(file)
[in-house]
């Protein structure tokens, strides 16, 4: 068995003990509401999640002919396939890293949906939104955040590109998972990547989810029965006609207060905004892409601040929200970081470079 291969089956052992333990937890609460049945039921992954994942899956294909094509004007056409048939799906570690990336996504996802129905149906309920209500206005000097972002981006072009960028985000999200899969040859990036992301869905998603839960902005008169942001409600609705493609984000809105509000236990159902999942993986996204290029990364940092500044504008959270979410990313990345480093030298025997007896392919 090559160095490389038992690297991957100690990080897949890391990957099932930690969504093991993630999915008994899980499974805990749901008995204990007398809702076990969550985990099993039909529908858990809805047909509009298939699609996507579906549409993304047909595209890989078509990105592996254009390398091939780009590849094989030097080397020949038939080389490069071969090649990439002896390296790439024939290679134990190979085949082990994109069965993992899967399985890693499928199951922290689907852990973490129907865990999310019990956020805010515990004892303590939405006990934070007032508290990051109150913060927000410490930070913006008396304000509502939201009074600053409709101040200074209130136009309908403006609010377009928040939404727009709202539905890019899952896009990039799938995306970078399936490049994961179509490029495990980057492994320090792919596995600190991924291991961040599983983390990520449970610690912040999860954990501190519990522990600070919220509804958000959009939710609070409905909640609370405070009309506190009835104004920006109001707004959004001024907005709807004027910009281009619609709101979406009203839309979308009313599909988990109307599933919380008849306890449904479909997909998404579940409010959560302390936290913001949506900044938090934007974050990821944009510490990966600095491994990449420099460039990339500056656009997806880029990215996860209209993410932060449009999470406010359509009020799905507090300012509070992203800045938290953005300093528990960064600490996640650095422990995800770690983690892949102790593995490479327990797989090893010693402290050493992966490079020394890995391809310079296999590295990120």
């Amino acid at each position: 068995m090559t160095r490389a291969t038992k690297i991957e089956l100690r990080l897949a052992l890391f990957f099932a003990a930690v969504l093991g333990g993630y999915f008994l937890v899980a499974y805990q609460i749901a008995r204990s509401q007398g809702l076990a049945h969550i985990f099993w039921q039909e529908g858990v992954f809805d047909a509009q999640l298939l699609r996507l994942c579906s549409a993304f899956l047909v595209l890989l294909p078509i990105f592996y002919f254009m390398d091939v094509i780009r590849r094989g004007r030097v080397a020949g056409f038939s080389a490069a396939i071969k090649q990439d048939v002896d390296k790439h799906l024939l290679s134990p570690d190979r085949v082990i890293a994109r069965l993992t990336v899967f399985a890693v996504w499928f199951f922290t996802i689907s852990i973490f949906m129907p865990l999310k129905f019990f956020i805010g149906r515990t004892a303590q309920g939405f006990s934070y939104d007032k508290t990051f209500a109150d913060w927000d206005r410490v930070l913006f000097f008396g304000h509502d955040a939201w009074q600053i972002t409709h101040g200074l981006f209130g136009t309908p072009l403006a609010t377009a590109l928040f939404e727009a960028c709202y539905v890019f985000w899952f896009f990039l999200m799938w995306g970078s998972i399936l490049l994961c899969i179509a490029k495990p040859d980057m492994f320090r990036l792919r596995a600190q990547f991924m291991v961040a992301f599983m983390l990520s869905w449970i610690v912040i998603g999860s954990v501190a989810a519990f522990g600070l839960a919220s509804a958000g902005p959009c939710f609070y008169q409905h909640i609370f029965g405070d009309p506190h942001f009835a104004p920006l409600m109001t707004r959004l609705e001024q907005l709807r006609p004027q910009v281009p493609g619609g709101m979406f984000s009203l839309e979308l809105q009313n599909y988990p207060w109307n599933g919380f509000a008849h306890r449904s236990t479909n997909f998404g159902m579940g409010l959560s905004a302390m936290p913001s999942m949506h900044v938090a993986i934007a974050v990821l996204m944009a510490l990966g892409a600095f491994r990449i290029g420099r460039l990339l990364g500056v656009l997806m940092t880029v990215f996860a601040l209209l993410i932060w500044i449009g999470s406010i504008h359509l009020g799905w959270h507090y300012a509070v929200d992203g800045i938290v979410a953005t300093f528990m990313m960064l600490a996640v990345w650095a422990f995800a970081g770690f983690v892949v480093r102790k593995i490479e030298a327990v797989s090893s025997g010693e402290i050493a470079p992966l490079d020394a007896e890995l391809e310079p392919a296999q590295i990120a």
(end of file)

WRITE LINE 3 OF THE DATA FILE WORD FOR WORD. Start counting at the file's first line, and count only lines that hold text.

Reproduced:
């Amino acid at each position: 068995m090559t160095r490389a291969t038992k690297i991957e089956l100690r990080l897949a052992l890391f990957f099932a003990a930690v969504l093991g333990g993630y999915f008994l937890v899980a499974y805990q609460i749901a008995r204990s509401q007398g809702l076990a049945h969550i985990f099993w039921q039909e529908g858990v992954f809805d047909a509009q999640l298939l699609r996507l994942c579906s549409a993304f899956l047909v595209l890989l294909p078509i990105f592996y002919f254009m390398d091939v094509i780009r590849r094989g004007r030097v080397a020949g056409f038939s080389a490069a396939i071969k090649q990439d048939v002896d390296k790439h799906l024939l290679s134990p570690d190979r085949v082990i890293a994109r069965l993992t990336v899967f399985a890693v996504w499928f199951f922290t996802i689907s852990i973490f949906m129907p865990l999310k129905f019990f956020i805010g149906r515990t004892a303590q309920g939405f006990s934070y939104d007032k508290t990051f209500a109150d913060w927000d206005r410490v930070l913006f000097f008396g304000h509502d955040a939201w009074q600053i972002t409709h101040g200074l981006f209130g136009t309908p072009l403006a609010t377009a590109l928040f939404e727009a960028c709202y539905v890019f985000w899952f896009f990039l999200m799938w995306g970078s998972i399936l490049l994961c899969i179509a490029k495990p040859d980057m492994f320090r990036l792919r596995a600190q990547f991924m291991v961040a992301f599983m983390l990520s869905w449970i610690v912040i998603g999860s954990v501190a989810a519990f522990g600070l839960a919220s509804a958000g902005p959009c939710f609070y008169q409905h909640i609370f029965g405070d009309p506190h942001f009835a104004p920006l409600m109001t707004r959004l609705e001024q907005l709807r006609p004027q910009v281009p493609g619609g709101m979406f984000s009203l839309e979308l809105q009313n599909y988990p207060w109307n599933g919380f509000a008849h306890r449904s236990t479909n997909f998404g159902m579940g409010l959560s905004a302390m936290p913001s999942m949506h900044v938090a993986i934007a974050v990821l996204m944009a510490l990966g892409a600095f491994r990449i290029g420099r460039l990339l990364g500056v656009l997806m940092t880029v990215f996860a601040l209209l993410i932060w500044i449009g999470s406010i504008h359509l009020g799905w959270h507090y300012a509070v929200d992203g800045i938290v979410a953005t300093f528990m990313m960064l600490a996640v990345w650095a422990f995800a970081g770690f983690v892949v480093r102790k593995i490479e030298a327990v797989s090893s025997g010693e402290i050493a470079p992966l490079d020394a007896e890995l391809e310079p392919a296999q590295i990120a």